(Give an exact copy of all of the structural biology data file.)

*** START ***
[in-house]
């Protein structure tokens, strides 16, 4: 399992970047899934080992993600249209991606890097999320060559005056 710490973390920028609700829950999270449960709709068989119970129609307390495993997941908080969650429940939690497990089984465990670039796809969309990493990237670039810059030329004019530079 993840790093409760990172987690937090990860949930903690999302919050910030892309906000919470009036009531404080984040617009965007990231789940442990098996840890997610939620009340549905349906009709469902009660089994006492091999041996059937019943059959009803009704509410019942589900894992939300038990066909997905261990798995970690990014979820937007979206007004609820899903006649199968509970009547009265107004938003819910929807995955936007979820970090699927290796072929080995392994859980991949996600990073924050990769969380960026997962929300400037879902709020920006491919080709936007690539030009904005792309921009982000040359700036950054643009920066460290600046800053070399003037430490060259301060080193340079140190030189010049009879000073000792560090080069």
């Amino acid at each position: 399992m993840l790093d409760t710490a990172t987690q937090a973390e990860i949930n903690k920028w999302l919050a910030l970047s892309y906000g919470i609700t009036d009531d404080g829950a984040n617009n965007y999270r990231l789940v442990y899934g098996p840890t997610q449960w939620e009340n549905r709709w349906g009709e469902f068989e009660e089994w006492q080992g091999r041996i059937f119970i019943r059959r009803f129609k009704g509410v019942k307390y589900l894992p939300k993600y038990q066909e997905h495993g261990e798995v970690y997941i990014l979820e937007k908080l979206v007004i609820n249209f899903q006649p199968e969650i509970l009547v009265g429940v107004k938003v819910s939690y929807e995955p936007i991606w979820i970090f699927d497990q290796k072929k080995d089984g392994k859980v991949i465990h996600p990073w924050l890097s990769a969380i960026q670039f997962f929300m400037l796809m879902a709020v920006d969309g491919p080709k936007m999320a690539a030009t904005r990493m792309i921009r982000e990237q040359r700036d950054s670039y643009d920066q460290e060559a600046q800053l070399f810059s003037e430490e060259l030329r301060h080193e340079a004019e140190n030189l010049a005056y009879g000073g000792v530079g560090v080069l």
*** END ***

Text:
[in-house]
């Protein structure tokens, strides 16, 4: 399992970047899934080992993600249209991606890097999320060559005056 710490973390920028609700829950999270449960709709068989119970129609307390495993997941908080969650429940939690497990089984465990670039796809969309990493990237670039810059030329004019530079 993840790093409760990172987690937090990860949930903690999302919050910030892309906000919470009036009531404080984040617009965007990231789940442990098996840890997610939620009340549905349906009709469902009660089994006492091999041996059937019943059959009803009704509410019942589900894992939300038990066909997905261990798995970690990014979820937007979206007004609820899903006649199968509970009547009265107004938003819910929807995955936007979820970090699927290796072929080995392994859980991949996600990073924050990769969380960026997962929300400037879902709020920006491919080709936007690539030009904005792309921009982000040359700036950054643009920066460290600046800053070399003037430490060259301060080193340079140190030189010049009879000073000792560090080069």
């Amino acid at each position: 399992m993840l790093d409760t710490a990172t987690q937090a973390e990860i949930n903690k920028w999302l919050a910030l970047s892309y906000g919470i609700t009036d009531d404080g829950a984040n617009n965007y999270r990231l789940v442990y899934g098996p840890t997610q449960w939620e009340n549905r709709w349906g009709e469902f068989e009660e089994w006492q080992g091999r041996i059937f119970i019943r059959r009803f129609k009704g509410v019942k307390y589900l894992p939300k993600y038990q066909e997905h495993g261990e798995v970690y997941i990014l979820e937007k908080l979206v007004i609820n249209f899903q006649p199968e969650i509970l009547v009265g429940v107004k938003v819910s939690y929807e995955p936007i991606w979820i970090f699927d497990q290796k072929k080995d089984g392994k859980v991949i465990h996600p990073w924050l890097s990769a969380i960026q670039f997962f929300m400037l796809m879902a709020v920006d969309g491919p080709k936007m999320a690539a030009t904005r990493m792309i921009r982000e990237q040359r700036d950054s670039y643009d920066q460290e060559a600046q800053l070399f810059s003037e430490e060259l030329r301060h080193e340079a004019e140190n030189l010049a005056y009879g000073g000792v530079g560090v080069l």